Can and Does China Fudge Its Statistics?

China released the stats for Q3 2022, and the reaction in the US was predictable. After hyperventilating for a week about why the release of data was delayed, Americans on social media were unanimously screaming that the numbers were fake! How can China’s quarterly GDP grow at 3.9% when there numerous problems such as COVID shutdowns, real estate slowdown, and even a banking crisis! However, this is not a new phenomenon. “Fake China GDP” or “Fake Chinese stats” has been a common trope among Americans for a long time. This is a mix of some truth and American delusion. Let’s take an objective look.

Incentives For Fudging

The local governments have a lot of incentives to fudge/falsify all kinds of statistics for various reasons. For example, the local leaders may exaggerate the GDP so they can get promoted; or they may lie about the number of children to get more funding from the central government.

In 2017, Liaoning province admitted that it had been cooking numbers for four years (2011-2014)! In 2021, China’s National Bureau of Statistics (NBS) found that party leaders in various cities were ordering local companies to report certain targets of growth — regardless of the facts on the ground. In a group chat, politicians would say something like, “You should report X% of growth or Y billions of Yuan in revenue this year.” Quite stunning.

In 2022, Beijing punished numerous local officials for falsifying data.

So, we know that fake data can be a problem. However, here’s the good news: Beijing has its own statistical tools, models and surveys, which help correct the data from the local governments. However, let’s say that there is a problem.

Western Corporations Operating in China

The problem with US media and pundits is that they use these problems to jump to sensational claims to reject all Chinese stats as fake news. However, here is the catch: The West has a very good idea about China’s economy. Why? There are thousands of Western corporations operating in China. This includes all kinds of corporations — Tesla, JP Morgan, Apple, Nike, KFC, Prada, Calvin Klein, Marriott etc. There are literally thousands of Starbucks and McDonald’s in all the provinces, cities and rural towns of China.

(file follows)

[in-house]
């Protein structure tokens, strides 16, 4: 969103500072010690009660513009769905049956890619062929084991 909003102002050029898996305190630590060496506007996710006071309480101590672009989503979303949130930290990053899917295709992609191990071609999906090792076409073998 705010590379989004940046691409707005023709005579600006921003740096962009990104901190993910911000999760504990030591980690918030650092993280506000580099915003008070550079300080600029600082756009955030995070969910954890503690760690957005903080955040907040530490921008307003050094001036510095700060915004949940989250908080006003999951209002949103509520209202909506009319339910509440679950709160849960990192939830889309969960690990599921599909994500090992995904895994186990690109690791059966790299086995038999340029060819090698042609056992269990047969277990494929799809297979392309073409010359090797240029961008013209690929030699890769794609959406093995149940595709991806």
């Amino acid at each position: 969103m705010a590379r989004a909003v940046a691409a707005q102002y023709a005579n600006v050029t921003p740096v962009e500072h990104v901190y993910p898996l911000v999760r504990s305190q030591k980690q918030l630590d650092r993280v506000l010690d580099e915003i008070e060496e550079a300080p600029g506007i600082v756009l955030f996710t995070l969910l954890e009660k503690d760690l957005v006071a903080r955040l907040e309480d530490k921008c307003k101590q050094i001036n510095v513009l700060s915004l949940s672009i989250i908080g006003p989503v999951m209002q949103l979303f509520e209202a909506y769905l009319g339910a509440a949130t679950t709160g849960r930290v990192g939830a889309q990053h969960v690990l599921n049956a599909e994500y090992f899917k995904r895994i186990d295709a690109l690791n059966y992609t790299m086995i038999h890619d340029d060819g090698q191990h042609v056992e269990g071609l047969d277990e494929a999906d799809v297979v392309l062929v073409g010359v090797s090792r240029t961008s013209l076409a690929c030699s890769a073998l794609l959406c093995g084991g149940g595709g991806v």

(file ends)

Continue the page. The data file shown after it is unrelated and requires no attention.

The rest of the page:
Thus, American corporations know everything about the Chinese economy — wages, prices of all types of goods and services, inflation, size of middle class, consumer spending patterns etc. And by just looking at the growth in the revenue of these companies, you can have a pretty accurate estimate of GDP growth.

As for imports/exports data, they can be easily verified by data from other countries. And the foreign exchange reserves data cannot be faked for obvious reasons — the money is deposited in US/EU banks.

Let’s not forget that here are hundreds of thousands of expats living in China; and millions of travelers and tourists fly into China every year. Finally, there are also journalists from 1000 or so foreign media stationed in China.

Why China Would Report LOWER Growths and GDP

Here’s a fascinating incidence. In 2015, the IMF said that China had surpassed the US in PPP GDP.

Two countries vigorously protested the finding and methodology! The first country was the USA. Because it always wants to be #1. Guess who the other one was?

It was China! Why? It didn’t want to become a target of America’s containment!

Anyone with a basic understanding of geopolitics knows that the US would try to sabotage whoever is #2 and a rising power. So, if you were China, would you report smaller numbers than the truth or exaggerate the GDP? This is why Deng Xiaoping famously said that China should hide its strength and bide its time.

Many Chinese had forgotten that advise, though. That’s why ZTE and Huawei proudly announced in 2019 that they were the first ones in the world to come up with 5G smartphones. What happened? Vicious US sanctions, which have crippled those two companies. Huawei was forced to kill its smartphone division.


My suspicion is that China has been under-reporting its growth for a long time. But now I am 100% certain that, moving forward, China will be “reverse lying” — i.e., playing down or hiding all sorts of good news about its economy and scientific achievements. So, if China says that its Q3 GDP grew at 3.9%, my guess is that the real number was 4.2%.